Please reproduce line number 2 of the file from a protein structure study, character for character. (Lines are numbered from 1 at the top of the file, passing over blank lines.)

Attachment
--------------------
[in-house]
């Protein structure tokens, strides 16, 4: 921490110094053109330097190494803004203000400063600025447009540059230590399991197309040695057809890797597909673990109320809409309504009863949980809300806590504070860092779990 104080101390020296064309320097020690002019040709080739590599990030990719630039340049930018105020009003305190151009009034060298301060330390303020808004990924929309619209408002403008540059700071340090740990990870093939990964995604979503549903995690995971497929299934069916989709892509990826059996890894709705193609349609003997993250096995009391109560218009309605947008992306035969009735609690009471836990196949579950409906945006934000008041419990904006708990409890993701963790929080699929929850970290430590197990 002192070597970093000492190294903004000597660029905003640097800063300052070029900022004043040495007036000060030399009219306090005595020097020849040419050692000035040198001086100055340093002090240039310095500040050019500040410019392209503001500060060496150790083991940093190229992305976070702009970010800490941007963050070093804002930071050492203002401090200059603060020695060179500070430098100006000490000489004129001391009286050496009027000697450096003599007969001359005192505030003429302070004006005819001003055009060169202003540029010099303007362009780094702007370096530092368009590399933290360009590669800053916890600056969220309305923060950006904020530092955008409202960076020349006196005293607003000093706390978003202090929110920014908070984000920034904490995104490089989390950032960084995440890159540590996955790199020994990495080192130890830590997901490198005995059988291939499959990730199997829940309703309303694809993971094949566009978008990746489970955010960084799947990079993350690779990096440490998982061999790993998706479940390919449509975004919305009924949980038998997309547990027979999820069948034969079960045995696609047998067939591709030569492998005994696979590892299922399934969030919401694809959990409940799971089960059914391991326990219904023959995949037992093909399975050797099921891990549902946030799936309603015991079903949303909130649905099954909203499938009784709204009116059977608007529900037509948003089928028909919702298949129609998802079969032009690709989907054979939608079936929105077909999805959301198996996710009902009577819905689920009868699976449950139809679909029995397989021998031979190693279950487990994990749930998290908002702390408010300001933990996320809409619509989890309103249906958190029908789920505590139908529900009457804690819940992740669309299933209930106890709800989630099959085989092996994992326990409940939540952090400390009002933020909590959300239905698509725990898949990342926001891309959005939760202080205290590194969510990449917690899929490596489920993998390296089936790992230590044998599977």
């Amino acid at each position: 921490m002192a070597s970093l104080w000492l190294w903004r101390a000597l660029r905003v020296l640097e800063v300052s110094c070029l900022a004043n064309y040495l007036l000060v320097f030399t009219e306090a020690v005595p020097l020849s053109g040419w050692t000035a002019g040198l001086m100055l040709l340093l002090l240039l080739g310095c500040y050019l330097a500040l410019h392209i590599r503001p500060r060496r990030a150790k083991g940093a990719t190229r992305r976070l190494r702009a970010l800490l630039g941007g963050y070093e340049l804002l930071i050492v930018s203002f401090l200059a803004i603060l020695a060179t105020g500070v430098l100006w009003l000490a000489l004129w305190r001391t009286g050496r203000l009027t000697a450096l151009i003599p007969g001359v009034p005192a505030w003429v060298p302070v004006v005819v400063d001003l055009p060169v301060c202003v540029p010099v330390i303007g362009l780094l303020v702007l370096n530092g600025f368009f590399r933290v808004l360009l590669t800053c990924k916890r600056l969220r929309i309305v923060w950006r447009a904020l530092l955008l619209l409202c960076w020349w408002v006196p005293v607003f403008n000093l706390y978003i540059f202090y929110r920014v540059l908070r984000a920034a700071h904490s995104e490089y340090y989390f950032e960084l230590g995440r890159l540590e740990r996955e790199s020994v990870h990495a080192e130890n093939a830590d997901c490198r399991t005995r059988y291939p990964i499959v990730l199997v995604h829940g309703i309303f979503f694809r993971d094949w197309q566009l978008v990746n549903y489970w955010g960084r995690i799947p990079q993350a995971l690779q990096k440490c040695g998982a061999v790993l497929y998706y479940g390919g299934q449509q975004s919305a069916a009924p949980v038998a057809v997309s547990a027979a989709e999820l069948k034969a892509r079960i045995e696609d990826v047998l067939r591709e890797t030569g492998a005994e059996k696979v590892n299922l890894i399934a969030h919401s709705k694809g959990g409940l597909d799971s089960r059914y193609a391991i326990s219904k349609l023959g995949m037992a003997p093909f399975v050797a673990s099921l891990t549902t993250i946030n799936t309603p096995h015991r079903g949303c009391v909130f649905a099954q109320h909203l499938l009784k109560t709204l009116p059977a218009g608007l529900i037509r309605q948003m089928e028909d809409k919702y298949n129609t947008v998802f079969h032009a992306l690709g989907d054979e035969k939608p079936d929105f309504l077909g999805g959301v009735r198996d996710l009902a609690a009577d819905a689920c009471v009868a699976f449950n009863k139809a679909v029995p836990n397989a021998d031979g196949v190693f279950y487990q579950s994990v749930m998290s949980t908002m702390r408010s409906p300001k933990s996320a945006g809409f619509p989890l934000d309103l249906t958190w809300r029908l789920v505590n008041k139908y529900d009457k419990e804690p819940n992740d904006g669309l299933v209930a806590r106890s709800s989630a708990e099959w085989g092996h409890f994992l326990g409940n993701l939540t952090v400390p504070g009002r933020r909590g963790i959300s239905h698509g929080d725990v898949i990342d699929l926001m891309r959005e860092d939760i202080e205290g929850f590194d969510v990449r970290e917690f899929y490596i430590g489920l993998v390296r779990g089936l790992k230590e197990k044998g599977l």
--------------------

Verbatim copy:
């Protein structure tokens, strides 16, 4: 921490110094053109330097190494803004203000400063600025447009540059230590399991197309040695057809890797597909673990109320809409309504009863949980809300806590504070860092779990 104080101390020296064309320097020690002019040709080739590599990030990719630039340049930018105020009003305190151009009034060298301060330390303020808004990924929309619209408002403008540059700071340090740990990870093939990964995604979503549903995690995971497929299934069916989709892509990826059996890894709705193609349609003997993250096995009391109560218009309605947008992306035969009735609690009471836990196949579950409906945006934000008041419990904006708990409890993701963790929080699929929850970290430590197990 002192070597970093000492190294903004000597660029905003640097800063300052070029900022004043040495007036000060030399009219306090005595020097020849040419050692000035040198001086100055340093002090240039310095500040050019500040410019392209503001500060060496150790083991940093190229992305976070702009970010800490941007963050070093804002930071050492203002401090200059603060020695060179500070430098100006000490000489004129001391009286050496009027000697450096003599007969001359005192505030003429302070004006005819001003055009060169202003540029010099303007362009780094702007370096530092368009590399933290360009590669800053916890600056969220309305923060950006904020530092955008409202960076020349006196005293607003000093706390978003202090929110920014908070984000920034904490995104490089989390950032960084995440890159540590996955790199020994990495080192130890830590997901490198005995059988291939499959990730199997829940309703309303694809993971094949566009978008990746489970955010960084799947990079993350690779990096440490998982061999790993998706479940390919449509975004919305009924949980038998997309547990027979999820069948034969079960045995696609047998067939591709030569492998005994696979590892299922399934969030919401694809959990409940799971089960059914391991326990219904023959995949037992093909399975050797099921891990549902946030799936309603015991079903949303909130649905099954909203499938009784709204009116059977608007529900037509948003089928028909919702298949129609998802079969032009690709989907054979939608079936929105077909999805959301198996996710009902009577819905689920009868699976449950139809679909029995397989021998031979190693279950487990994990749930998290908002702390408010300001933990996320809409619509989890309103249906958190029908789920505590139908529900009457804690819940992740669309299933209930106890709800989630099959085989092996994992326990409940939540952090400390009002933020909590959300239905698509725990898949990342926001891309959005939760202080205290590194969510990449917690899929490596489920993998390296089936790992230590044998599977």